Non-tunneled CVCs are placed percutaneously such that the catheter exits the skin in the vicinity of the venous cannulation site and are commonly placed into the internal jugular, subclavian, or femoral veins. (Fig. 1) Tunneled CVCs, on the other hand, involve creating a short subcutaneous passage below the skin before the catheter enters the targeted central vein. These catheters have a dacron cuff positioned 1 to 2 cm from the skin exit site. Fibrous tissue growth onto the cuff seals off the catheter in the subcutaneous tunnel, to reduce the risk of infection. Tunneling reduces translocation of bacteria from the skin and exposed parts of the catheter into the bloodstream. Consequently, the incidence of CRBSIs is lower with tunneled CVCs compared with non-tunneled CVCs . Similarly, tunneled hemodialysis catheters (TDC) are also associated with lower rates of CRBSIs compared with non-tunneled hemodialysis catheters (NTDC). Furthermore, TDCs are made with soft polymers with a soft flexible tip and are less prone to mechanical complications, such as vessel perforation, as compared with the more rigid NTDCs. Finally, TDCs provide greater average blood flow rates than NTDCs, not only because they are available in larger diameters (16 Fr versus 13.5 Fr), (Fig. 2) but also owing to the positioning of the catheter tip most commonly in the upper right atrial junction for TDCs versus the superior vena cava for NTDCs.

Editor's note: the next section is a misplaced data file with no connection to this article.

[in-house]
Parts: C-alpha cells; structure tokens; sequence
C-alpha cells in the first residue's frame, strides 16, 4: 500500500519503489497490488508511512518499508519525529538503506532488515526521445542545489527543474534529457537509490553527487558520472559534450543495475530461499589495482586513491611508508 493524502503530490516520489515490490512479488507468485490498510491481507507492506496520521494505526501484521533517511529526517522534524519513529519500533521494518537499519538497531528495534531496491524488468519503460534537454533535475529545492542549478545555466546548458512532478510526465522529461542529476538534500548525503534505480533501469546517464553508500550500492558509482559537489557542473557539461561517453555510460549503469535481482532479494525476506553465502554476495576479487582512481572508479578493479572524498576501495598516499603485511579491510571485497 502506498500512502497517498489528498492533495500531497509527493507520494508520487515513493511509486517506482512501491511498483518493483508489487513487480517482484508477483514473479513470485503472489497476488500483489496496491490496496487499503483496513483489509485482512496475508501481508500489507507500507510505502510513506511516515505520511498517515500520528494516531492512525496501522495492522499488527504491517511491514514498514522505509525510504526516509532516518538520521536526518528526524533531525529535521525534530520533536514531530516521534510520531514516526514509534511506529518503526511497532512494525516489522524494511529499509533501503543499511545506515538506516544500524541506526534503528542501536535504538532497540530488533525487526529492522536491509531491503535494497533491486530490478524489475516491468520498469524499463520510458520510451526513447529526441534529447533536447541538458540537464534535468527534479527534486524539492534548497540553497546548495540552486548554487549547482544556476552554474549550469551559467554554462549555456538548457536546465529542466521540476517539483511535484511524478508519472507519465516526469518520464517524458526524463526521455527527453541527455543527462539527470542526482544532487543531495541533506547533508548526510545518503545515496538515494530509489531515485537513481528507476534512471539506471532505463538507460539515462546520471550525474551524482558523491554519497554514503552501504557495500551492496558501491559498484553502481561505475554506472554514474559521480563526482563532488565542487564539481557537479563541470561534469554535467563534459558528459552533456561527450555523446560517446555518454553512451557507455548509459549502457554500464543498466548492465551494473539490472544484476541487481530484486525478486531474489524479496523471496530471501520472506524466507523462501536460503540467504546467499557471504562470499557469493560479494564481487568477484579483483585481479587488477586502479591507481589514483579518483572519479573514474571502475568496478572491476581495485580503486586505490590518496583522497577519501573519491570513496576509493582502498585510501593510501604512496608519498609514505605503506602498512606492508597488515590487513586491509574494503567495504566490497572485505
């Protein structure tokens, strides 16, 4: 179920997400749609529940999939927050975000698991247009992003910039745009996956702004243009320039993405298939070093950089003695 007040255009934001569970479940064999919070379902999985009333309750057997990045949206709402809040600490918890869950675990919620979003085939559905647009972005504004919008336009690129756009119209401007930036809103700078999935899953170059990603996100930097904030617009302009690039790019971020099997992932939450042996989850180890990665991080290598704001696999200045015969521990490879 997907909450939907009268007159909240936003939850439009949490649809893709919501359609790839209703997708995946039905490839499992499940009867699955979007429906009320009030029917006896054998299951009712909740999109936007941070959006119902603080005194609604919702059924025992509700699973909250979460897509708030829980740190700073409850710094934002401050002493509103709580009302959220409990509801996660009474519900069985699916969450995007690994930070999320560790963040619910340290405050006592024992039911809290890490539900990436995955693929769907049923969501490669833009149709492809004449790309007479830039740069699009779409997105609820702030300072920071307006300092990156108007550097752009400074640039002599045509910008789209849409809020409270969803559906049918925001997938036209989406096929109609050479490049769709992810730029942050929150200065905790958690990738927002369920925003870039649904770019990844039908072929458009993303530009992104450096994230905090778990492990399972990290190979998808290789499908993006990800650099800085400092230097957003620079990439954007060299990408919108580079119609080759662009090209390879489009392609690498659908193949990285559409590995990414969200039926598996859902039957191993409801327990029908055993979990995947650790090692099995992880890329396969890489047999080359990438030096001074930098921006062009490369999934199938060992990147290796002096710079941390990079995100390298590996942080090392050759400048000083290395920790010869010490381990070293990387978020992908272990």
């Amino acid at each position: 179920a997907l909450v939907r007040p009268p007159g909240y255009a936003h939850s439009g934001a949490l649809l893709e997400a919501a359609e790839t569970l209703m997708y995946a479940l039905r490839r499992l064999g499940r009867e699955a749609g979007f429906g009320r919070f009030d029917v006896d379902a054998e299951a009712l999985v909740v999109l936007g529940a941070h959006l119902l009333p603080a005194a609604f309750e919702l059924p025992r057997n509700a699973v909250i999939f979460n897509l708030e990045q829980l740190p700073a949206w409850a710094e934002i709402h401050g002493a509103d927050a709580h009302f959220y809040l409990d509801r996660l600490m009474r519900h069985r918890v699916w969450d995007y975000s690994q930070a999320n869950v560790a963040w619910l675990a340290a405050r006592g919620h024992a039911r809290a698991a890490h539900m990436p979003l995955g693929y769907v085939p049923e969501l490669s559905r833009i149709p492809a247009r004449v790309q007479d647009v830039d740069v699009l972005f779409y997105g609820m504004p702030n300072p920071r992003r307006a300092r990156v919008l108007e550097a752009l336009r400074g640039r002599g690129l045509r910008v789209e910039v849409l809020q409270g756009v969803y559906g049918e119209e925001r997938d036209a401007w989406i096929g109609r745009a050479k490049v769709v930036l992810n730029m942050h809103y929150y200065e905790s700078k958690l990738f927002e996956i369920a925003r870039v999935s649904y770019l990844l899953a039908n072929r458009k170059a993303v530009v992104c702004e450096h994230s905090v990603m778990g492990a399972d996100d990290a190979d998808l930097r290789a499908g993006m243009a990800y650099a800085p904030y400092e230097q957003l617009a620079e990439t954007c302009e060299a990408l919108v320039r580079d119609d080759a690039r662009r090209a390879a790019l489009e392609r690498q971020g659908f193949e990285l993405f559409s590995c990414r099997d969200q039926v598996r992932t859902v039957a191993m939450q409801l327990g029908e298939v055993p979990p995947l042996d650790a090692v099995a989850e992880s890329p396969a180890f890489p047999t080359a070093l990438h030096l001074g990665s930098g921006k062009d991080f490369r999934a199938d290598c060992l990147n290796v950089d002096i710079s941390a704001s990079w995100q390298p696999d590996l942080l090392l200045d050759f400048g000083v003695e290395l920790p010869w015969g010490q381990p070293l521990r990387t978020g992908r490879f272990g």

In light of these advantages, early conversion of non-tunneled CVCs to tunneled CVCs, including conversion of NTDCs to TDCs, may be preferred over utilizing multiple consecutive non-tunneled central catheters in the intensive care setting. Early conversion of non-tunneled to tunneled vascular access, within one week of initial non-tunneled catheter insertion, may help preserve central and peripheral veins for future arteriovenous access creation by limiting recurrent venipuncture. Early transition to a TDC is especially helpful in patients that are anticipated to have a prolonged need for dialysis.